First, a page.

KUALA LUMPUR: The government requires more information on Western Australia’s reported refusal to accept radioactive waste from Lynas’ rare earth processing plant in Gebeng, Kuantan, said Deputy Prime Minister Datuk Seri Dr Wan Azizah Wan Ismail.
“We need to discuss with the Energy, Science, Technology, Environment and Climate Change Ministry,” she told reporters at the Parliament building.
It was recently reported that Western Australia’s Mining, Petroleum, Energy and Industry Relations Minister Bill Johnston had said that Australia would not accept such waste back from overseas although he acknowledged that the best means of disposal was to its place of origin.
Last month, Deputy Energy, Science, Technology, Environment and Climate Change Minister Isnaraissah Munirah Majilis disclosed that Minister Yeo Bee Yin had on Feb 26 sent a letter to Australia asking for cooperation in ensuring that the waste from Lynas was returned to Western Australia.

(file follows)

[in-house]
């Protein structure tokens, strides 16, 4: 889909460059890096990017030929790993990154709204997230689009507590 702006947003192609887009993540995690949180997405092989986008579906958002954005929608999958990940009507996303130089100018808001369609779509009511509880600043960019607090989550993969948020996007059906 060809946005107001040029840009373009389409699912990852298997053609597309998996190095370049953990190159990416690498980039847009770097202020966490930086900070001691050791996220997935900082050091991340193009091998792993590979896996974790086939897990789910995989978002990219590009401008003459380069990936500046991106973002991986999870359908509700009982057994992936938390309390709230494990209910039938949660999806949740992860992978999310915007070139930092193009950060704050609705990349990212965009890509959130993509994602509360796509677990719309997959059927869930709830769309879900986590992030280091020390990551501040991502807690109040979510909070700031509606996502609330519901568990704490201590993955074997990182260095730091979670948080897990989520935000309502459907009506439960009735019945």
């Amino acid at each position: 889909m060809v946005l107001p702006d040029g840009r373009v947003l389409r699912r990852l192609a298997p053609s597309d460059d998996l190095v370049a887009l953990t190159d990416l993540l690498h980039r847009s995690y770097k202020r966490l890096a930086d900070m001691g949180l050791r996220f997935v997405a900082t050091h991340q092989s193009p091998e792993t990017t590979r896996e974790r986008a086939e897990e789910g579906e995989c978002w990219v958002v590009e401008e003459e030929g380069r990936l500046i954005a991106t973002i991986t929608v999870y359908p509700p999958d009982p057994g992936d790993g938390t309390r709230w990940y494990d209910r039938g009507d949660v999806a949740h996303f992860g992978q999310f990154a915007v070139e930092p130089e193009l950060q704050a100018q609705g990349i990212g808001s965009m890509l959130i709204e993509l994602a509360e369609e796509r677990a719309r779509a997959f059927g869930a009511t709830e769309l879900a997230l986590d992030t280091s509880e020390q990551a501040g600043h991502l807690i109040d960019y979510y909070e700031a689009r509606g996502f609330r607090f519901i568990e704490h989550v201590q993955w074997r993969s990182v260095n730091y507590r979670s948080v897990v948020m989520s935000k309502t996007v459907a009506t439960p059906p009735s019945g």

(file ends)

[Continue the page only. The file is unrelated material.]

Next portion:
The ministry wants the country to help find a way to facilitate in disposing of the water leach purification (WLP) residue, which was supposed to be sent to Australia before September as part of the company’s licensing requirements.
Besides WLP, the Lynas plant also produces non-radioactive neutralisation underflow (NUF).
As of December last year, 451,564 metric tons of WLP waste and 1.113 million metric tons of NUF waste had accumulated at the Lynas facility.
Meanwhile, asked about the oversupply of food distributed to the homeless around the capital, which had resulted in wastage, Dr Wan Azizah urged non-governmental organisations involved not to focus on one place to do charity.
“We do not want to encourage wastage during the fasting month or non-fasting months.
“It’s one of the issues we have to manage. That’s why we have a food bank and do not want to waste.
“If possible, distribute to other places where it is needed. Don’t concentrate only in one place. Look for those in need... like at mosques and places where such food is not available,” she said. – BERNAMA